For one of her college essays, Kathryn Record, a senior at Berlin High School whose goal is to be an occupational therapist, wrote about the PYC and how it changed her life. "It shows people another side of me," she says. "It's a place where I feel comfortable being myself and showcasing my leadership skills."
Asked if she thought what she is doing has made a difference to her classmates, Record acknowledges that some of them are "stubborn" and it can be a challenge to change their thinking and stop destructive behaviors. "I think if we can reach out to the younger population we can be effective," she says.
"I love doing the programs and helping others kids. I like being a role model," says Gorham High junior Zach Host, who plans on a career as a criminal profiler. "PYC was formed by youths for youths. We can divert people to healthier life decisions. It has showed me how to be a leader, how to speak in front of people. It's brought my skills out."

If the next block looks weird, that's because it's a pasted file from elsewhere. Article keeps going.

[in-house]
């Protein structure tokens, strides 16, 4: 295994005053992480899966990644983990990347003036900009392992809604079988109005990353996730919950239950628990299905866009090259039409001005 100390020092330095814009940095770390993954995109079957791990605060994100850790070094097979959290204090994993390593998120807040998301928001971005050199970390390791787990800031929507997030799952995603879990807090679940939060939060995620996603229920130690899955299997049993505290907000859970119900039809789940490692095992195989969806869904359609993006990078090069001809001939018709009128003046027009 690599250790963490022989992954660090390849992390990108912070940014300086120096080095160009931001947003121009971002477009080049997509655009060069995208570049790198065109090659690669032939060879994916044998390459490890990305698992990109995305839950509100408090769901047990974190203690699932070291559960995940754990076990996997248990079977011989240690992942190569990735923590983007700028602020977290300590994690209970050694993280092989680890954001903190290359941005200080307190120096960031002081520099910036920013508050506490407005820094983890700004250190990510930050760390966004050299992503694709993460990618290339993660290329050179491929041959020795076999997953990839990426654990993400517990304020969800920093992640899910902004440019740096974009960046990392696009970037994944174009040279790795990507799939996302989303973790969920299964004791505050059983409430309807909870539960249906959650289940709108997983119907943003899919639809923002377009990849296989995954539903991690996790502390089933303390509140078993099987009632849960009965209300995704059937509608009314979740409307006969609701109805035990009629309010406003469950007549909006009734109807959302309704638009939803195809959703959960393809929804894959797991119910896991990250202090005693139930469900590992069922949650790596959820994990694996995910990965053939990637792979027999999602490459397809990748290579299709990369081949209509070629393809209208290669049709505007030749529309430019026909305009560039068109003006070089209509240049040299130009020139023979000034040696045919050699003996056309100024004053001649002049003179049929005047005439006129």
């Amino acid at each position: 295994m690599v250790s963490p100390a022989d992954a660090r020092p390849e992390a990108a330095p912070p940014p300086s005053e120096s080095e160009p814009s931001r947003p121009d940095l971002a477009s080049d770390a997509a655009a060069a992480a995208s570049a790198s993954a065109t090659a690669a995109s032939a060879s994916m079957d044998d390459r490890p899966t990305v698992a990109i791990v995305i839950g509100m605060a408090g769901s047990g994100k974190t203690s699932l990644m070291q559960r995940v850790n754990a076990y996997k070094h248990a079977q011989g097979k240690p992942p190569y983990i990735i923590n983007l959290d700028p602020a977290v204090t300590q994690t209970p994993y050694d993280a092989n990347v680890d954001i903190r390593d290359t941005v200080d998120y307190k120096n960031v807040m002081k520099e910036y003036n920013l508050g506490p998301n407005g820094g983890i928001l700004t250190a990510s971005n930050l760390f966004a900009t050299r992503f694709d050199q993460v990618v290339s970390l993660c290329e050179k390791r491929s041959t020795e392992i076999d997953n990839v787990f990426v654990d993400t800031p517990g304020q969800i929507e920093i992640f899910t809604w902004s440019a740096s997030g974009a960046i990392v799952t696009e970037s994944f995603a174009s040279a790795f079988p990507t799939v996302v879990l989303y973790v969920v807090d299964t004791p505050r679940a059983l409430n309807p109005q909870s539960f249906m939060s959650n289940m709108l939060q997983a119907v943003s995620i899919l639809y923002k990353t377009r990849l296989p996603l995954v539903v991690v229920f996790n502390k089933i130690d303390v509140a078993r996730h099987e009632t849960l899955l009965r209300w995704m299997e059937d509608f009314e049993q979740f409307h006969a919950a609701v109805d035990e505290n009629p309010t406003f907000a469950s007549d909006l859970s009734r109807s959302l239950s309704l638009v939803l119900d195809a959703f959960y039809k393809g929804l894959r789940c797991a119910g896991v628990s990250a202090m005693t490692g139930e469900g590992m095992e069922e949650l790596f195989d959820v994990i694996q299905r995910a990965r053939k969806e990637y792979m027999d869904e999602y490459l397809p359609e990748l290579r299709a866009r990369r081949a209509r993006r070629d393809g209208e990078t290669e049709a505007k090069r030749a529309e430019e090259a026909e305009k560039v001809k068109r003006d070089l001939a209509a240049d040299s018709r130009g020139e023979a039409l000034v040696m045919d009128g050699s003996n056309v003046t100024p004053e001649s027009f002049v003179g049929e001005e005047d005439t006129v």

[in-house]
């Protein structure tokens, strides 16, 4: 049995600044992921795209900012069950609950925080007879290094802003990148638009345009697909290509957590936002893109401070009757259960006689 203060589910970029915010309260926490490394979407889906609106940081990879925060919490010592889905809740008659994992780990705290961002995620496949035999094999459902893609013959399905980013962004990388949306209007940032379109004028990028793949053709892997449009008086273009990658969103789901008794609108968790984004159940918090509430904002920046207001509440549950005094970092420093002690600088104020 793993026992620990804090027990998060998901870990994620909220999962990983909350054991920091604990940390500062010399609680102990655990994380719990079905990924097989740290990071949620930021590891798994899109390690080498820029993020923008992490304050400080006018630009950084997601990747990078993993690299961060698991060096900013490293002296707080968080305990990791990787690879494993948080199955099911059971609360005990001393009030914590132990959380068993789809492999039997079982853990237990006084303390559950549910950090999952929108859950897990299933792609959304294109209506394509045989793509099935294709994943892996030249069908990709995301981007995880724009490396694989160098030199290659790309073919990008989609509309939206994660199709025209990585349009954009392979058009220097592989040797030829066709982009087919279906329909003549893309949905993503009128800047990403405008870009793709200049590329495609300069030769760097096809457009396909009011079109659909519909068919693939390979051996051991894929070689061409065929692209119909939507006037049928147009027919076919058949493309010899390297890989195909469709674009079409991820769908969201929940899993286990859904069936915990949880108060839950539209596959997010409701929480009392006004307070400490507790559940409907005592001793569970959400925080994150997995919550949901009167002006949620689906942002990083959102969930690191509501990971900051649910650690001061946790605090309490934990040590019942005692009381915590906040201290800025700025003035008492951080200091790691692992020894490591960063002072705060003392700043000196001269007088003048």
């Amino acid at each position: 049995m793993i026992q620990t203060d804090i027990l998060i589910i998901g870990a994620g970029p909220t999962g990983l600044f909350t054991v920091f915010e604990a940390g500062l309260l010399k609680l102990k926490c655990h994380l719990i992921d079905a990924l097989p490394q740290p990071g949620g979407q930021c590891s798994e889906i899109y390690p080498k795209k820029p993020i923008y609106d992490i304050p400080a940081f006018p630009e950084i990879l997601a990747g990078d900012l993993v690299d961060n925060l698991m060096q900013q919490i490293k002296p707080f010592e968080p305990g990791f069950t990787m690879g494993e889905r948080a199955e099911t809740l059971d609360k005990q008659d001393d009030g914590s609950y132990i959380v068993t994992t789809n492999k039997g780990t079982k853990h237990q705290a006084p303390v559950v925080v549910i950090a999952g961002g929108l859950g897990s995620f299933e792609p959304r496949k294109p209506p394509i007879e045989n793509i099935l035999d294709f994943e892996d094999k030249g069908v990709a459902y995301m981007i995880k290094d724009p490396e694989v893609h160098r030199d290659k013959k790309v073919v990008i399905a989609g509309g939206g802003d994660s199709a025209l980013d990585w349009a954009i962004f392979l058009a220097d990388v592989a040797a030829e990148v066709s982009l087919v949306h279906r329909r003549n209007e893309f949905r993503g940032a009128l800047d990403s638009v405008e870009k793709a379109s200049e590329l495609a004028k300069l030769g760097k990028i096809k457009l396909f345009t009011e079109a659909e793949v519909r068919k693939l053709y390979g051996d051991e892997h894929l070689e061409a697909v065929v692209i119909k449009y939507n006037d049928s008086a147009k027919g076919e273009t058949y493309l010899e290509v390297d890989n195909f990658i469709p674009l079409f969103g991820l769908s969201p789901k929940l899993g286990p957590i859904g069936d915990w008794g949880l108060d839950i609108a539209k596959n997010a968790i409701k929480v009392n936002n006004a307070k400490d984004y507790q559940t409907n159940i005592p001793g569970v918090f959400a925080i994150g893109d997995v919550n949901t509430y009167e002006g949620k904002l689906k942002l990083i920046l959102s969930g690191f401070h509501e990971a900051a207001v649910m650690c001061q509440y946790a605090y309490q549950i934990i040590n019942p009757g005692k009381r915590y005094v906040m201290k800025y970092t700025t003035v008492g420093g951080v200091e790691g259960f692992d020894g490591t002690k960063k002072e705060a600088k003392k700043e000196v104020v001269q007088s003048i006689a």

Sean O'Brien, a half-time Project SUCCESS counselor at Lin-Wood Public School in Lincoln who contracts with North Country Health Consortium to serve as the PYC regional coordinator, facilitates the weekly meetings with the student leaders, and meets with the school advisors three times a year.
"The students know what the issues are in their schools," he says. "PYC gives them a sense of belonging, connecting them to both their schools and communities. They want to give back and help their peers as well as their communities."